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Remembering Lalita Pawar, the Mother of All Mothers-in-Law

Modern filmi mothers-in-law aren’t a speck on Lalita Pawar. Remembering the actress on her birth anniversary.

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Entertainment
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Remembering Lalita Pawar, the Mother of All Mothers-in-Law
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‘Arrey Kalmoohi’ was probably not Lalita Pawar’s favourite dialogue, but she definitely said it like she owned it. Just one of the reasons she remains unbeatable as Hindi cinema’s most dreaded mother-in-law.

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‘Arrey Kalmoohi’ was probably not Lalita Pawar’s favourite dialogue but she definitely said it like she owned it.

Lalita Pawar started young and dreamt of playing lead roles ever since her first performance as a child artiste at the age of 9 in Raja Harishchandra (1928). That dream was shattered by a miscalculated slap that resulted in facial paralysis, and pretty much limited her acting career to wicked character roles. Master Bhagwan accidentally hit her so hard during a scene in Jung-E-Azadi (1942) that it burst a vein in her left eye. Three long years of treatment left her with a permanent ‘evil’ looking squint in her left eye, and you know how well Hindi cinema plays up on stereotypes.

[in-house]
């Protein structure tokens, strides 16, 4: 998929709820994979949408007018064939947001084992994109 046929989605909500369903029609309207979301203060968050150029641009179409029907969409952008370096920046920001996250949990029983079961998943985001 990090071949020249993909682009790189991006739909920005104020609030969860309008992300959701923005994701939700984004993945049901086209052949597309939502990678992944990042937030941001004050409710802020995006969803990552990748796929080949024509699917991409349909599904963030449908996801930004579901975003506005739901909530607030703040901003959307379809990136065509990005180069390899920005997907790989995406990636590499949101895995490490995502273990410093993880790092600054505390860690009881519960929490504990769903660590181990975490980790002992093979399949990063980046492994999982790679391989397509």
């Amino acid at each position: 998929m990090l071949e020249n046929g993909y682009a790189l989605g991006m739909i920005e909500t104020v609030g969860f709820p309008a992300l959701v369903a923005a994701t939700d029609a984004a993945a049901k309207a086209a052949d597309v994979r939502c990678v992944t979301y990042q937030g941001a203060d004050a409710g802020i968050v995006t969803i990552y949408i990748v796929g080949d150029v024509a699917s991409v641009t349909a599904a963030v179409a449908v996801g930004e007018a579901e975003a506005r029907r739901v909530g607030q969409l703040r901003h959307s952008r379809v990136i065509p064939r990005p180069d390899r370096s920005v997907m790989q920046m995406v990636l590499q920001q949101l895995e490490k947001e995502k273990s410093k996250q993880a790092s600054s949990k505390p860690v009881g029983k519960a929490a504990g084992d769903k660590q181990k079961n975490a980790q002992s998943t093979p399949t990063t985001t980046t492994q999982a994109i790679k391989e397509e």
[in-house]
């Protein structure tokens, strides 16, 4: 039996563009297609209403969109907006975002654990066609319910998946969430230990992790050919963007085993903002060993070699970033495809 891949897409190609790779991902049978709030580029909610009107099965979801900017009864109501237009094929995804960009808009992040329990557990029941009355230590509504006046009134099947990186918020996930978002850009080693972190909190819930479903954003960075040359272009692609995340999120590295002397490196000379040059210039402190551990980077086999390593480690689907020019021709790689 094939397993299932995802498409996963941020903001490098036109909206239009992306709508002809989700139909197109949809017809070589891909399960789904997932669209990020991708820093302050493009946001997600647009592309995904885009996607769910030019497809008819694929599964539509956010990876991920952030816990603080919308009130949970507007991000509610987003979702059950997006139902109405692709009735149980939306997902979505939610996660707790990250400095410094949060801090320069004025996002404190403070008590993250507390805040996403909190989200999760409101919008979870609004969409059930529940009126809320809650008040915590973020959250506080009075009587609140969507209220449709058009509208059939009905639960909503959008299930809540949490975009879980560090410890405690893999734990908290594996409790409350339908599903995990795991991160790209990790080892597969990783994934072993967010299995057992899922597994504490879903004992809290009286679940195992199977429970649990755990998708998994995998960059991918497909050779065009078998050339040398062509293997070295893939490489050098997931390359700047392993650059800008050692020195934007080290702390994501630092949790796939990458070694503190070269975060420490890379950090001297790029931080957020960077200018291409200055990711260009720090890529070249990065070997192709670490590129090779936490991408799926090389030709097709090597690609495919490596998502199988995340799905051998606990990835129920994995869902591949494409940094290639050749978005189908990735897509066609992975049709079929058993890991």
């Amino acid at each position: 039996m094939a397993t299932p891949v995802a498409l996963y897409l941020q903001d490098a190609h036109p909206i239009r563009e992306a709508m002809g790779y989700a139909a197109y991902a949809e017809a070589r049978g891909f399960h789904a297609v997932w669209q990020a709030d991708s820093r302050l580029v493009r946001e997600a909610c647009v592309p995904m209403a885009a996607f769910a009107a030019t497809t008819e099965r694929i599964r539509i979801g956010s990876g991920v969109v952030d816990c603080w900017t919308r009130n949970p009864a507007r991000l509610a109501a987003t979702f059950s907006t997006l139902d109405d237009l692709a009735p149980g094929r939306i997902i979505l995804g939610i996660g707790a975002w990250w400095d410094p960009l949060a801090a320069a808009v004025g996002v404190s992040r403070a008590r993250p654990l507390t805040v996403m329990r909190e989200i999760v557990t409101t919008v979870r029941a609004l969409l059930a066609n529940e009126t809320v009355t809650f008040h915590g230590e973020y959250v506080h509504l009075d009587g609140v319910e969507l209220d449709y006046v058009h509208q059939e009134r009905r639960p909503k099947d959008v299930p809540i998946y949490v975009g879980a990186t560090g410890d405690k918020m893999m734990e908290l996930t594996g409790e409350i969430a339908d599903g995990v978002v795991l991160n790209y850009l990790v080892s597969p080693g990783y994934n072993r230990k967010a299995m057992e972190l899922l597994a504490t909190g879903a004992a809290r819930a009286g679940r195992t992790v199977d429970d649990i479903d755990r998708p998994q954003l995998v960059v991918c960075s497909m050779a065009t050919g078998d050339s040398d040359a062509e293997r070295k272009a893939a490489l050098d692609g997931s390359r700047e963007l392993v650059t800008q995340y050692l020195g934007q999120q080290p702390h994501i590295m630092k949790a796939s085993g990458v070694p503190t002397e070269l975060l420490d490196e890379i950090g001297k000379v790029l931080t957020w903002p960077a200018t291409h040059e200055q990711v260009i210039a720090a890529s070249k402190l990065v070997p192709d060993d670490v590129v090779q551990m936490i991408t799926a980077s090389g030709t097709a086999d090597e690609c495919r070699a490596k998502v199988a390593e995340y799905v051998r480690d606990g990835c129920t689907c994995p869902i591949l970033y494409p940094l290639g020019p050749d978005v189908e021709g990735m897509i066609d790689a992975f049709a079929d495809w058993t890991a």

Lalita Pawar in her element in the film Aurat (1967)

Pawar’s twitching eye became her most prominent and memorable feature. It lent so much character to her strict, conniving, tough and dubious on-screen persona in films like Anari (1959), Shree 420 (1955), Professor (1962) and Mr & Mrs 55 (1955).

Lalita Pawar checks out her on-screen bahu Nutan in Anari (1959)

And of course, who can forget her as the scheming Manthara in Ramanand Sagar’s Ramayan. The evil hunchback maid who instigated Kaikeyi against Lord Ram gave nightmares to kids growing up in the 90s.

Lalita Pawar played the conniving Manthara with great conviction in Ramanand Sagar’s Ramayan

Her evil act came to an end in 1987, when she retired and led a life of seclusion. Her family was believed to have been unaware of her demise for two whole days after she passed away in February 1998. You will always be missed Lalita Ji, for only you could deliver this dialogue like you meant it-

Meri chhaati par aakar toh saanp bhi rassi ban jaata hai.
Lalita Pawar (Saas Bhi Kabhi Bahu Thhi ,1970)

(This story is from The Quint’s archives and was first published on 18 April, 2015. It is being republished in memory of the legendary Lalita Pawar, on her birth anniversary.)

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